A Word on Thailand Wills

2020-09-28T08:26:25+00:00
Owning and Leasing Marina Thai Properties

A Word on Thailand Wills if you have or want to buy property in Phuket

Planning for our passing is important, this article provides a Word on Thailand Wills. No matter where in the world you live, or where your assets are held, you should be sure to make a Last Will and Testament. Planning ahead ensures your loved ones will be looked after and makes the settlement of your estate far easier for everyone concerned.

In Thailand, there are no forced heirship laws. Forced heirship means that by law, the assets must be divided up amongst descendants and spouses. Countries such as France, Italy, Spain, and Portugal have forced heirship. Even Japan and many Arabic countries handle estates in this way.

So if you have Thai assets, especially something of significant value like real estate, then you should definitely have a Thai Will in place.

Thailand is influenced here by common law, and adheres to the rules of intestacy. If you die intestate (e.g. without a Will) your assets will be shared out equally between the statutory heirs. This means that assets are distributed according to different classes of statutory heirs, with descendants and spouses usually coming first.

But despite the fact that statutory heirs are the legal beneficiaries of your estate, don’t expect the procedure to be quick and fluid. It is anything but. Even if you are married to a Thai national, the settlement of the estate without a Will still inevitably turns into a lengthy process.

And this means legally married – the influence of common law in Thailand does not extend to marriage. If you’re not married to your partner, even if you have shared everything with them for many years, he/she will have no legal claim to any “joint” assets should you die intestate.

But what happens if you don’t have any family in Thailand and you never left a Will? The simple answer is that your family will be placed in an even more distressing situation than those described above.

To start with, they might have to fly 12,000 miles just to get to Thailand. Once here, the first hurdle is to prove they are who they say they are. Then they will have to go through the settlement of your estate, which is a complicated process that can only really be done using a Thai lawyer.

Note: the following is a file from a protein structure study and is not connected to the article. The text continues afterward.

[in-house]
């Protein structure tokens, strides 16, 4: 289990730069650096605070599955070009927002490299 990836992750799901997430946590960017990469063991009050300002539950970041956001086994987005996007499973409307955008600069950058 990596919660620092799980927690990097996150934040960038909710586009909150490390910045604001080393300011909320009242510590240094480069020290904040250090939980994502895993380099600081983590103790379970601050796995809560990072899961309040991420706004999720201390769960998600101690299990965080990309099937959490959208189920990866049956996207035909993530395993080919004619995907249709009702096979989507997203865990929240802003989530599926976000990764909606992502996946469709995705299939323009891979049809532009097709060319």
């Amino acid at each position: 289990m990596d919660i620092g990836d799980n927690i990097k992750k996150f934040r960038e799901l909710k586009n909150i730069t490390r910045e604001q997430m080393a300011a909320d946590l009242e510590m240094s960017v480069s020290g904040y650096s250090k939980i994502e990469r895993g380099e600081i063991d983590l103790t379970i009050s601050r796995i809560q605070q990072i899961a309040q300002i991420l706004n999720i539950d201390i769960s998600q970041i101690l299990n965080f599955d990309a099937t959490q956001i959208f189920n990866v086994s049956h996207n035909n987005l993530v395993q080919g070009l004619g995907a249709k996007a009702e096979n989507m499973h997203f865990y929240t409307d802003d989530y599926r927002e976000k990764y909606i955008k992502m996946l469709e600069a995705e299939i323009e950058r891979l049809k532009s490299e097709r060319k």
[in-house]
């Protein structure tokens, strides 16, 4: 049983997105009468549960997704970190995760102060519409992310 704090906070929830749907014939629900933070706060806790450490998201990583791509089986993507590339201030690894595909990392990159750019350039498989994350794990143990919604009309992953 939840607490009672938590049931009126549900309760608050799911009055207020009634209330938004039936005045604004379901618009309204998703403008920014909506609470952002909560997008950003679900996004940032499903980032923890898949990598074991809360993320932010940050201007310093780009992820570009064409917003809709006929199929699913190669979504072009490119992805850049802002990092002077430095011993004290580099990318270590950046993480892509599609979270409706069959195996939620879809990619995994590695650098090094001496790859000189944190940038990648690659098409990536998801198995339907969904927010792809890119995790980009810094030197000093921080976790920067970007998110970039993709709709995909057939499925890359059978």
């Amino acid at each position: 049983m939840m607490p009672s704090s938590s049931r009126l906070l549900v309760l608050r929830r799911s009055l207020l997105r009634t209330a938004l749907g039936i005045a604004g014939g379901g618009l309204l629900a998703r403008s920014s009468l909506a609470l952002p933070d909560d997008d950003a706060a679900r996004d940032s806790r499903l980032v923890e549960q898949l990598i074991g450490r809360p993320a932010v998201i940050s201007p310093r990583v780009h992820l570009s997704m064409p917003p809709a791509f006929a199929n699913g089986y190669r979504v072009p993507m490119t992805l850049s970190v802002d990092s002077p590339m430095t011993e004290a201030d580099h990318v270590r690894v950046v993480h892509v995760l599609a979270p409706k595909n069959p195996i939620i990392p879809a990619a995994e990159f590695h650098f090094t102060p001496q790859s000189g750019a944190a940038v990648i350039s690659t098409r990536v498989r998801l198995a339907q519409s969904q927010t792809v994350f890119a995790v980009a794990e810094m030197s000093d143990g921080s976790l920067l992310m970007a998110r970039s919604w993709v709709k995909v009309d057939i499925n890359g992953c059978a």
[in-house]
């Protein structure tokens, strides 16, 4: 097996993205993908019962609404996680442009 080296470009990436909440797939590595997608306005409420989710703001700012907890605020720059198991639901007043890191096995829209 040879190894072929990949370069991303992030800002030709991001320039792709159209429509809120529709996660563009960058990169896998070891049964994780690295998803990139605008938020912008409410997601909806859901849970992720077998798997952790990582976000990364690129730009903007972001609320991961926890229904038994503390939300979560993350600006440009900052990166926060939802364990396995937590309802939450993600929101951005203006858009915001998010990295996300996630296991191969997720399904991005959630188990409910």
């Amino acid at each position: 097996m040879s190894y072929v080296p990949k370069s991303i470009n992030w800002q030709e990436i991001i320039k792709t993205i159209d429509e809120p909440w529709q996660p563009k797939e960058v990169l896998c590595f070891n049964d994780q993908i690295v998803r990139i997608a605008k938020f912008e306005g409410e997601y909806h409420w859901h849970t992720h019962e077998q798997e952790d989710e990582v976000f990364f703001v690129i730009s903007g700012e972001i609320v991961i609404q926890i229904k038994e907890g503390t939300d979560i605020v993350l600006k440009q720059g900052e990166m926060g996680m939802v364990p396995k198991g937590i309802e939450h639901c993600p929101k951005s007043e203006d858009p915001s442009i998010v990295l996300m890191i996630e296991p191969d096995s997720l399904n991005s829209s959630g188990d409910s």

It could all take years to resolve, and as the lawyers’ work is quite in-depth, the fees involved will not be cheap. Depending on how long it takes, a huge chunk of the estate’s value, could be lost in lawyers’ fees alone.

There is also the chance that the authorities do not even recognise your family member as the beneficiary, which could mean they receive nothing.

Some people think they can get away with their overseas will (i.e. from their home country), which technically would be accepted in Thailand. But the probate of the estate still has to go through the Thai courts, which would require the Will to be translated into Thai. The translations also need to be notarized, and then authorised by The Ministry of Foreign Affairs.

Thailand’s probate procedures are lengthy enough without the introduction of an overseas Will. Depending on the length of the Will, it could cost as much to have it translated and notarised as it would to draft a Thai Will in the first place.

What If I Inherit a Property?

If you inherit a property as a foreigner there a few things to consider.

Firstly, if it is a landed property (land, a villa, a bungalow), you are allowed to inherit it, but will not be allowed to title it in your own name. The property must be disposed of – to a Thai national – within a reasonable period of time (typically 180 days).

If the property is a condominium, the inheritance laws are more favourable. If you inherit a condominium you’re required to inform the Land Office within 60 days. There will be some fees involved because the title deed will have to be transferred into your name.

As mentioned earlier, there are two competing pieces of legislation to contend with on an inheritance. They don’t agree, nor can lawyers agree which one carries the most weight.

Whether or not you get to keep your inherited condo may come down to something as simple as which judge hears your case on the day.

So How Do I Get My Thai Will?

We recommend that you use a Thai lawyer to write a Will. It is quick and easy to do, and a good lawyer can assist you in doing everything correctly.

There are many services provided by the state in Thailand, and making a Will is one of them. However, you need to be fluent (or at least extremely conversant) in Thai to take advantage of this service. If you are a foreigner who can speak and write Thai, you can go to the local Amphur (District Office) and they will write a Will for your Thai assets.

When you get your Will, get as many copies as you need. Give one to every family member who you have named as a beneficiary. Make sure your lawyer keeps copies, keep one safe yourself, and also give one to a trusted friend.

By doing this, you will help to ensure a smooth transition of your estate to your heirs.

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